When you're fighting a bed bug infestation, diapause isn't usually the first thing that comes to mind. Diapause is a form of dormancy that allows bed bugs to disappear from view and regain their health. Understanding diapause helps predict the ebb and flow of bed bug populations during infestations and will help eradicate a bed bug population.
Diapause Makes Things Tricky
Diapause is a type of dormancy that occurs in insects. A dormant bed bug may appear dead at a glance, but it's in a state of hibernation. When treating for bed bugs, especially if you're self-treating, diapause poses an issue.
This state of dormancy allows a bed bug to live through situations that may otherwise kill it. A bed bug will remain dormant until either the environment changes or the bed bug succumbs to the environment and dies.
What's worse is bed bugs can enter a state of diapause in all life stages — even as eggs. Most bed bugs live to be 2 to 4 months old under natural conditions and from 6 to 12 months old under ideal conditions. These insects can go dormant during their lifespan for months at a time if the situation calls for it.
Incorrectly using insecticides, freezing, or steaming bed bugs will cause the insects to go into dormancy instead of killing them. Meaning later on down the road, you'll have a reinfestation once those bugs wake up.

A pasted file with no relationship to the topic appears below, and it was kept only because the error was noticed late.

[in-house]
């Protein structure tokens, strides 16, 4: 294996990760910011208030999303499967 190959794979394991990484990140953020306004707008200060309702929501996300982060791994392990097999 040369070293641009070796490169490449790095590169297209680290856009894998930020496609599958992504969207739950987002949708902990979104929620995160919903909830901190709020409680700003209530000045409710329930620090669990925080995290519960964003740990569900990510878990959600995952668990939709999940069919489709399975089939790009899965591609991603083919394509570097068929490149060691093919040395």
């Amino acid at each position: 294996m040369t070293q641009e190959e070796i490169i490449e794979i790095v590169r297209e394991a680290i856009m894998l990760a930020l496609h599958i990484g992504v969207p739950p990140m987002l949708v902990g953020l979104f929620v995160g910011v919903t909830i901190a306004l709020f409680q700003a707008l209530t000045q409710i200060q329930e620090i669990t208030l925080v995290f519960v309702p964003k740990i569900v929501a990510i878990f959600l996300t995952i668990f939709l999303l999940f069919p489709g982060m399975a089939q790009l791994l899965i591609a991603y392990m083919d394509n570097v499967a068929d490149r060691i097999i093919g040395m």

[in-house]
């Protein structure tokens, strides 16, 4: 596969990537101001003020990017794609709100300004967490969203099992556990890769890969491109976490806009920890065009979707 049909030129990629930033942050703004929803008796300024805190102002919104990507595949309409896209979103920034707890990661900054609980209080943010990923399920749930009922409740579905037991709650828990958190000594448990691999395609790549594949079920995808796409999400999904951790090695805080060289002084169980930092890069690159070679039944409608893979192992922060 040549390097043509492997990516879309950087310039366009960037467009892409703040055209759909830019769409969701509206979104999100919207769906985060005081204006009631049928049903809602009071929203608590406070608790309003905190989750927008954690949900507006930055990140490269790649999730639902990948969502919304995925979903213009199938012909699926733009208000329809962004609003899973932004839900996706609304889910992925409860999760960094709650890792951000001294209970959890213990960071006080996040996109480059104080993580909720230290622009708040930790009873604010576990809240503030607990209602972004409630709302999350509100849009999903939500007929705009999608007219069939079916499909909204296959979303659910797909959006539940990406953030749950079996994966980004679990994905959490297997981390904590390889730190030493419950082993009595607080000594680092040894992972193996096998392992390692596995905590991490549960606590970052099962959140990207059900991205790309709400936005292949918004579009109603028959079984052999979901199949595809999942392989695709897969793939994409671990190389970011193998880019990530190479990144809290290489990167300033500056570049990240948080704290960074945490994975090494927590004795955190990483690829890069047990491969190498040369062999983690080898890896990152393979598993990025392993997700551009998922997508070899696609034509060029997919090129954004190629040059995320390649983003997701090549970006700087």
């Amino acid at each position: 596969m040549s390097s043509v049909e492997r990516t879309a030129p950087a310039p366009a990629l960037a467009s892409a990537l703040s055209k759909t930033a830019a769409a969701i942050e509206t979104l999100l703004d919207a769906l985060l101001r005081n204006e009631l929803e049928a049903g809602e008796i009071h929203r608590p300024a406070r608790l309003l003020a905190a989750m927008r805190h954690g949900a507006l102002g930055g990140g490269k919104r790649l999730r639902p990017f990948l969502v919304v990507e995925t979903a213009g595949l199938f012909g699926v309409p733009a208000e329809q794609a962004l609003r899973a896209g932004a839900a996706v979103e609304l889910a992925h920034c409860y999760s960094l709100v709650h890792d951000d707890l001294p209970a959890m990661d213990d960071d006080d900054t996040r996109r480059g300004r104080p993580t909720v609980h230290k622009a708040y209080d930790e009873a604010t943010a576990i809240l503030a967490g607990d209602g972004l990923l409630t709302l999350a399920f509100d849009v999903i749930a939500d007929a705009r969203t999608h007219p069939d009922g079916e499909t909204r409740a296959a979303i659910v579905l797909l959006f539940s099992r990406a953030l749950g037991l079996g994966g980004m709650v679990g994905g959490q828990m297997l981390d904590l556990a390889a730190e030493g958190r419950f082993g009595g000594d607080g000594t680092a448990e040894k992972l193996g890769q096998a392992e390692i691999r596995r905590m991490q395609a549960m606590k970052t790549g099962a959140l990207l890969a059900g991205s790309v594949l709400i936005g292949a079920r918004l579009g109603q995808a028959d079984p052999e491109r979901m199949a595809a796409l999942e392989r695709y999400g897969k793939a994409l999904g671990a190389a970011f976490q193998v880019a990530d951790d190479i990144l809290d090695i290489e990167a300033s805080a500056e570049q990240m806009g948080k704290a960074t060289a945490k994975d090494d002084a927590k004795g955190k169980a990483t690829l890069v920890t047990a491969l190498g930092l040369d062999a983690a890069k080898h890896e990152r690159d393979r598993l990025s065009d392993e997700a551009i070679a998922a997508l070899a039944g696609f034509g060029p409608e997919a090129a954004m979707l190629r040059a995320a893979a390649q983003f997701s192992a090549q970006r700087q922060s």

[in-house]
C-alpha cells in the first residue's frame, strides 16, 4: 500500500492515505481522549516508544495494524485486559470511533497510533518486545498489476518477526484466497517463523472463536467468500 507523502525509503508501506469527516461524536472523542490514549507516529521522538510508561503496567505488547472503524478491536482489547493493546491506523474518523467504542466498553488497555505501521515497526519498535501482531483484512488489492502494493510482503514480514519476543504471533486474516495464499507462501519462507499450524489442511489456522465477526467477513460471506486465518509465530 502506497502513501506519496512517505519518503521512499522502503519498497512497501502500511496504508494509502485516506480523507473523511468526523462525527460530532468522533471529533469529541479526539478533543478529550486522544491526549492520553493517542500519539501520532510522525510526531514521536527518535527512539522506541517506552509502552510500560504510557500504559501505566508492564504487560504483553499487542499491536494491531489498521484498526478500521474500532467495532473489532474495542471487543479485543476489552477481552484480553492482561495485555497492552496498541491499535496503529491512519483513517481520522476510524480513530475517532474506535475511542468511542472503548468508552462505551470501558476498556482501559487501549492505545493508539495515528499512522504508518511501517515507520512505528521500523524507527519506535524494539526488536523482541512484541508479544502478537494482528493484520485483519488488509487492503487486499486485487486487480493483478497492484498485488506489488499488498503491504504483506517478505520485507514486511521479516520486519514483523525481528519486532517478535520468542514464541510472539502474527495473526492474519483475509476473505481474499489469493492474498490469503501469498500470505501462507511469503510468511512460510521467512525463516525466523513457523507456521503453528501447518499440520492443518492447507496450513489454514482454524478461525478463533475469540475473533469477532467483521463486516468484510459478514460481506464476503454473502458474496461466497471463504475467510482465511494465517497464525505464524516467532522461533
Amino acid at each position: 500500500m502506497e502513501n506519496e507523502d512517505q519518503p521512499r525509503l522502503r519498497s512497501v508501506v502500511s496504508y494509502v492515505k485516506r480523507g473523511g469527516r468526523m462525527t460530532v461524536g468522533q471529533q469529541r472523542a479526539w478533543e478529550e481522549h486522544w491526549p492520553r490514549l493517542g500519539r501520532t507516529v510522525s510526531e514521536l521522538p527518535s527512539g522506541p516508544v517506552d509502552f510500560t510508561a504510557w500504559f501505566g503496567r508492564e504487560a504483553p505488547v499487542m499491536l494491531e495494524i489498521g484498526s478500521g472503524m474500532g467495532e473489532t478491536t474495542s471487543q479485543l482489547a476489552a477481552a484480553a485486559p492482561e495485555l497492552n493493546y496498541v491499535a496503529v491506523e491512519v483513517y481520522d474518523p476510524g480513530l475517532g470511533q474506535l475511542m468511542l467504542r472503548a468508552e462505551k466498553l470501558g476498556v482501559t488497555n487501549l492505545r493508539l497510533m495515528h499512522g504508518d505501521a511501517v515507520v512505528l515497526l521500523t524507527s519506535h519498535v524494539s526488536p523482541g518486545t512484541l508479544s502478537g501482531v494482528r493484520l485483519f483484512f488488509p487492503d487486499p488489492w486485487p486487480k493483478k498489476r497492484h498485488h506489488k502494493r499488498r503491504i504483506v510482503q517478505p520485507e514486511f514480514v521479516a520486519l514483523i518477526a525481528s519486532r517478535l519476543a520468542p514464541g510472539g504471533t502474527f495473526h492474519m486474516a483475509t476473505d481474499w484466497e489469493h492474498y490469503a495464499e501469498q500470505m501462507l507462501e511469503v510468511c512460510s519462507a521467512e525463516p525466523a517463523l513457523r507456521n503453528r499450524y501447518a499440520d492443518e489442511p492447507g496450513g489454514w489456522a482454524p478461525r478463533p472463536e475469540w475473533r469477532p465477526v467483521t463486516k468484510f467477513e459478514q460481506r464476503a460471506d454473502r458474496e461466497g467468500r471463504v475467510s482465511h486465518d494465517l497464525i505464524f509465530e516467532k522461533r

Environmental Stressors Cause Diapause
Unfavorable environmental situations cause bed bugs to become dormant. Unfortunately, you can bring on some of these stressors when you try to kill bed bugs.
It takes sustained temperatures of at least 95°F for several days to even begin to kill bed bugs. Any temperatures slightly below this may cause bed bugs to go dormant, but they'll be right back in action when the temperature goes down.
Heat treatments are one of the most reliable ways to eliminate bed bugs. These treatments avoid diapause by using a higher temperature to kill bed bugs in a shorter time frame. Heat treatments also penetrate the walls to kill bed bugs that may already be in a dormant state.
One of the initial pieces of advice you'll hear when you're dealing with bed bugs is to freeze contaminated clothes to kill the bugs. Bed bugs are cold-blooded, and freezing temperatures will definitely slow them down.
However, temperatures must remain cold enough long enough to kill bed bugs by freezing them. Frequent opening and closing of your freezer will cause the freezer's temperature to fluctuate enough to keep the bed bugs alive. Make sure your freezer can stay below 3°F for at least 80 hours to kill the bugs.
If you use a pest treatment to kill bed bugs but you don't use enough treatment, a bed bug will enter a dormant state to recover. Bed bugs are becoming increasingly resistant to pest treatments and even have developed behaviors to avoid areas treated with pesticides.
These bugs will go dormant just long enough for the pesticide to fade.
If you were to leave your home for a vacation and come back, it would be highly likely that bed bugs would be in a state of diapause. A bed bug feeds at least once between molt stages but can feed as often as once per day.
During a bed bug's dormancy, their metabolism slows down. When bed bugs' food source isn't present, they're capable of waiting for months at a time for their next meal.
The key to getting rid of an infestation is to closely follow treatment guidelines so that the bed bugs will go from dormant to dead.
Unseen bed bugs are still a threat. If you suspect bed bugs might be dormant in your home, especially if you see signs of reinfestation, contact No Bull Bed Bug Control to discuss your treatment options.